Lindsay Morris

Lindsay Morris
New York
July 9 – August 21, 2015

Boys will be boys. Or, nowadays, will they?

This exhibition, titled You Are You, by Long Island-based photographer Lindsay Morris, brought together a selection of photographs taken over the course of seven years that document a summer camp for non-gender conforming children. It is only now that the attendees at the camp agreed to let Morris share the photos. Could the timing of these images’ release be any better, given the recent discussions about gender in the mainstream press that ensued in the wake of Caitlyn Jenner’s highly public transformation?

In many ways, the camp that Morris’s images depict is a typical one. There are campfires and hikes, rock climbing and swimming activities, arts and crafts. But there are also fashion shows, and it is a lot more colourful than any camp I can remember going to as a child. (Granted, though, the camps I went to were through my parents’ church.) Because the children in Morris’s photographs are so young, it is sometimes difficult to tell the boys from the girls, though the gender experimentation at the camp does seem to be undertaken more often by children that otherwise express as boys. Morris’s subjects are touching, their faces still round with baby fat, their limbs all gangly and awkward. Hair is sometimes one giveaway, though many have short haircuts… unless they’re in wigs, and then it’s anyone’s guess. Morris notes that the camp has “a relaxed atmosphere free of judgement where the kids are allowed to express themselves naturally,” though there is a sense that these kids are very aware of being photographed, even in ‘spontaneous’ moments, and convey different comfort levels at the scrutiny.

Consider four of the posed portraits. In one, a child poses wearing a tasteful hat, dress and a necklace, with a relaxed and open smile. In another, a child reclines on a stone bench, looking a bit like a showgirl in a flashy bandeau-like top and skirt, a tulle bow in their hair, their widely smiling mouth smudged messily with lipstick, a hand resting jauntily on the hip. Beside sits a boy (although this could very well be a girl) wearing ‘typical’ boy’s clothes: a tie-dyed t-shirt, brown corduroys and running shoes. A third child, wearing a sparkly beaded headband, looks warily at the camera, arms folded defensively, as though Morris ought to turn her attention elsewhere. Lastly, a fourth child in a sundress, blonde hair pinned down with barrettes, confronts the camera head-on, serious, no mugging for the camera, hands on hips, planted firmly, looking like the type of kid who wouldn’t be intimidated by a schoolyard bully.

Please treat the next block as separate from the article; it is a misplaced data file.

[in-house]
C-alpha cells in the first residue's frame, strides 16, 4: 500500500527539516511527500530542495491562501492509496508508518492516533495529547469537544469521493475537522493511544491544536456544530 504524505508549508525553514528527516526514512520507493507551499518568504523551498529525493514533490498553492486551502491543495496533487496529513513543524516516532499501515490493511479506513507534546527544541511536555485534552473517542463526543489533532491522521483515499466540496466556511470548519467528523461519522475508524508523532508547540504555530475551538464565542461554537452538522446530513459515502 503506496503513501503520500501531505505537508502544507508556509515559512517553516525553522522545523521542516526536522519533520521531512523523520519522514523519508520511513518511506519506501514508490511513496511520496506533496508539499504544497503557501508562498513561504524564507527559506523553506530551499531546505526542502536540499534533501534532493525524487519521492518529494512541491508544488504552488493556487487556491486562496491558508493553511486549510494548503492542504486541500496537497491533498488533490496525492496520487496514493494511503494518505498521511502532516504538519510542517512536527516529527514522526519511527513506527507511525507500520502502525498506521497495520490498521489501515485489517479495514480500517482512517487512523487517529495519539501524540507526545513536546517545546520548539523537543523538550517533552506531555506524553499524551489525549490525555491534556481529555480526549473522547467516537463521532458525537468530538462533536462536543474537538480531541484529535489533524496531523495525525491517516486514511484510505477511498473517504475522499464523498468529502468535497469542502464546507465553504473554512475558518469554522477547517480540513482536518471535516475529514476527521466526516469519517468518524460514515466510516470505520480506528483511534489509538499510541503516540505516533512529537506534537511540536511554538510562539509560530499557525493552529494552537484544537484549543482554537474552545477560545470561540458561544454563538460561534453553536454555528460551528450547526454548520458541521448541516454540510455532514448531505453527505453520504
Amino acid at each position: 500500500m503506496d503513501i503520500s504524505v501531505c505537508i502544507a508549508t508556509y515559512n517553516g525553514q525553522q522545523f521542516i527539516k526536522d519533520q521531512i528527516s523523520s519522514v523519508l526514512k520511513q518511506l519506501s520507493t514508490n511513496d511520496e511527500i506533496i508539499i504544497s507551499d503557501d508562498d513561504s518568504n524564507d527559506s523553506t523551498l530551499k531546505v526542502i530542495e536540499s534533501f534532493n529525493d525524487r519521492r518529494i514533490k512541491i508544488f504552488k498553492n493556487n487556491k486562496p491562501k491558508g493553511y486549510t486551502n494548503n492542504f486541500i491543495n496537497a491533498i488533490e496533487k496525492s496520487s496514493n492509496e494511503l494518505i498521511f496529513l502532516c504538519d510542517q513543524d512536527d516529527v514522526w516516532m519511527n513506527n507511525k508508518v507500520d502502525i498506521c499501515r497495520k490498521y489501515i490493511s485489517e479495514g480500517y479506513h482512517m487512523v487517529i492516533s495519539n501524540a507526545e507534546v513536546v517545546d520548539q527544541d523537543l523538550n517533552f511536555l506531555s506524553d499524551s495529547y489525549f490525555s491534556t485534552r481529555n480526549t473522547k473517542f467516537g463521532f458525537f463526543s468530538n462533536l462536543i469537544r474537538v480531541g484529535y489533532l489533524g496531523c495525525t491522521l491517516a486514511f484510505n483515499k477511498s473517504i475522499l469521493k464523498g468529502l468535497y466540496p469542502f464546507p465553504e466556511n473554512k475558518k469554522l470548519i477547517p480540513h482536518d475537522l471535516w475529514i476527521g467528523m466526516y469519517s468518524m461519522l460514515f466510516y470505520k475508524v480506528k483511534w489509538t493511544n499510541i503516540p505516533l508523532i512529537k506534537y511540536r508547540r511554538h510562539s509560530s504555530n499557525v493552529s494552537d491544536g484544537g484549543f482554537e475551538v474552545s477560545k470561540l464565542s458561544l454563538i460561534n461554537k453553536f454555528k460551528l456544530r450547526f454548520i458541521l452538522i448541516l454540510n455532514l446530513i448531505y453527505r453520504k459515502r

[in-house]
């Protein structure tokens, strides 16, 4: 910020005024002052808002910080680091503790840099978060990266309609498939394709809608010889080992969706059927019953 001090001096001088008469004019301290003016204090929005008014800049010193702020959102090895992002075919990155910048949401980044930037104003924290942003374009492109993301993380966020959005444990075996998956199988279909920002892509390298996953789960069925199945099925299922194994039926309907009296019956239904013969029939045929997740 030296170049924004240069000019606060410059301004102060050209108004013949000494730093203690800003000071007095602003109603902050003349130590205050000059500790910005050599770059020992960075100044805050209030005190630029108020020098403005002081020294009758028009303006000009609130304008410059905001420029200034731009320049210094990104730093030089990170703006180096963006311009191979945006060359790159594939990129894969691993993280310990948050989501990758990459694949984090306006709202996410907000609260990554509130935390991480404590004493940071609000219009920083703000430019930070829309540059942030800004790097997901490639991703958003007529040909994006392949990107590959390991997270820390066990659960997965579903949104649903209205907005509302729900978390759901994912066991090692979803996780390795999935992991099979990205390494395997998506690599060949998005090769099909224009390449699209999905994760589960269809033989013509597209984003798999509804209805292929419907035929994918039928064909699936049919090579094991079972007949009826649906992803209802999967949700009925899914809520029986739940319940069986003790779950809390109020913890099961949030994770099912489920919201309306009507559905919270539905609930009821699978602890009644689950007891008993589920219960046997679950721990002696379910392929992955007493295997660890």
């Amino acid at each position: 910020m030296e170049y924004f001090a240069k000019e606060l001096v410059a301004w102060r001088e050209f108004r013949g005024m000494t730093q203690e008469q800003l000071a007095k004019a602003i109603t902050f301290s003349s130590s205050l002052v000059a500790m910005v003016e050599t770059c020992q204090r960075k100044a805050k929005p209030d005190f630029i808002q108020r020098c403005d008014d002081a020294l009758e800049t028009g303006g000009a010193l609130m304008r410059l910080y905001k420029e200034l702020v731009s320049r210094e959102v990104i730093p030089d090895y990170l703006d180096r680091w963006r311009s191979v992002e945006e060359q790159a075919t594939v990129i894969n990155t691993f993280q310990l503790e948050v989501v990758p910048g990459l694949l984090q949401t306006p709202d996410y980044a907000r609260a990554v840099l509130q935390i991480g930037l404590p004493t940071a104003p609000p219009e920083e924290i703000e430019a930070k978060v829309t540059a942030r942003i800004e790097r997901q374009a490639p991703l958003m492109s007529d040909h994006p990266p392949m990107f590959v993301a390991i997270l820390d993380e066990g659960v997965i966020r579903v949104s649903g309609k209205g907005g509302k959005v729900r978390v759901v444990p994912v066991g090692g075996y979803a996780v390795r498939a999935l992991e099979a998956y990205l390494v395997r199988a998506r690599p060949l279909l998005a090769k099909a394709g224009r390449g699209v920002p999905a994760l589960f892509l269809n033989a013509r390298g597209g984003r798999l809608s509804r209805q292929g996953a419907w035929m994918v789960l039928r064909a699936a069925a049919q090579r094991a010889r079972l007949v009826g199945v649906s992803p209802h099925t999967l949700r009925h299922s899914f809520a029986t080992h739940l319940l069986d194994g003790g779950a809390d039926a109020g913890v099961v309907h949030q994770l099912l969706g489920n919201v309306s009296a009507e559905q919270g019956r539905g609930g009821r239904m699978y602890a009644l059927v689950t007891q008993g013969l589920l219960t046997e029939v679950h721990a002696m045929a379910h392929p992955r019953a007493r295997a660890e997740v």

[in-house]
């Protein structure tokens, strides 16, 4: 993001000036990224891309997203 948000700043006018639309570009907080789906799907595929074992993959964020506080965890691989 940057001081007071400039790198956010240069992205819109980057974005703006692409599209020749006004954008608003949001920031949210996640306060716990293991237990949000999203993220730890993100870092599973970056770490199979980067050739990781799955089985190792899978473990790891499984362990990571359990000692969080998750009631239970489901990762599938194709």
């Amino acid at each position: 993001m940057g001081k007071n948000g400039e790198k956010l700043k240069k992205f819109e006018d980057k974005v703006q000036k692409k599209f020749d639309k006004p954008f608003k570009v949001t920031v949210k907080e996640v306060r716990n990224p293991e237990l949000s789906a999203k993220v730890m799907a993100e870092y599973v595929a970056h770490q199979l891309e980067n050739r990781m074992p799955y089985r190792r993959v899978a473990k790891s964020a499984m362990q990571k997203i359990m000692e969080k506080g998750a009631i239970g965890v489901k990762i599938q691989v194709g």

Many of the photographs are poignant. In one, a child wearing a long dress stands on, presumably, their crouching father’s back, a lovely image of support and acceptance. In another, a child wearing a pink dress stands wedged between two pillars, which captures the feeling of living between worlds that these kids could be experiencing. Lastly, another child in a big pair of butterfly wings sits on a bench, bending over a ball of yarn; this is the goal of any summer camp made literal—to give kids the confidence to spread their wings and fly.

Full disclosure: I do not have children, nor am I likely to. But, I’d like to think that I’d be open-minded enough to support my child if he or she wanted to express themselves in the way that the kids in Morris’s photographs do. Would I be anxious? Of course… what parent wouldn’t be? While wealthy celebrities can insulate themselves from judgement and negative repercussions, the average person can’t. It feels brave for the families to have allowed these photos to become public. For some of the children in Morris’s photographs, their gender non-conforming behaviours will stop with the natural onset of puberty. But, what about the others who continue to question their gender identity — those for whom it is not ‘just a phase’ — on top of all the usual pressures faced by teenagers today?

Suicide rates for LGBTQ youth remain higher than their straight and cis-gendered counterparts. Western society’s attitudes towards gender are changing, but not as quickly as we’d like to think they are. Gauging society’s acceptance of LGBTQ people based on our social media feeds, which are mainly populated by ‘friends’ who feel the same way about such things as we do,  is a mistake. For every Facebook feed like mine, filled with chants of “You Go! Be Yourself!” in support of LGBTQ  people, I know there are those filled with hateful sentiments like “You’re Going To Hell You Freaks!” Morris’s photographs would probably make the latter people’s heads explode. For the rest of us, they provide a hopeful picture of a world not of “boys being boys and girls being girls”, but one of kids simply being.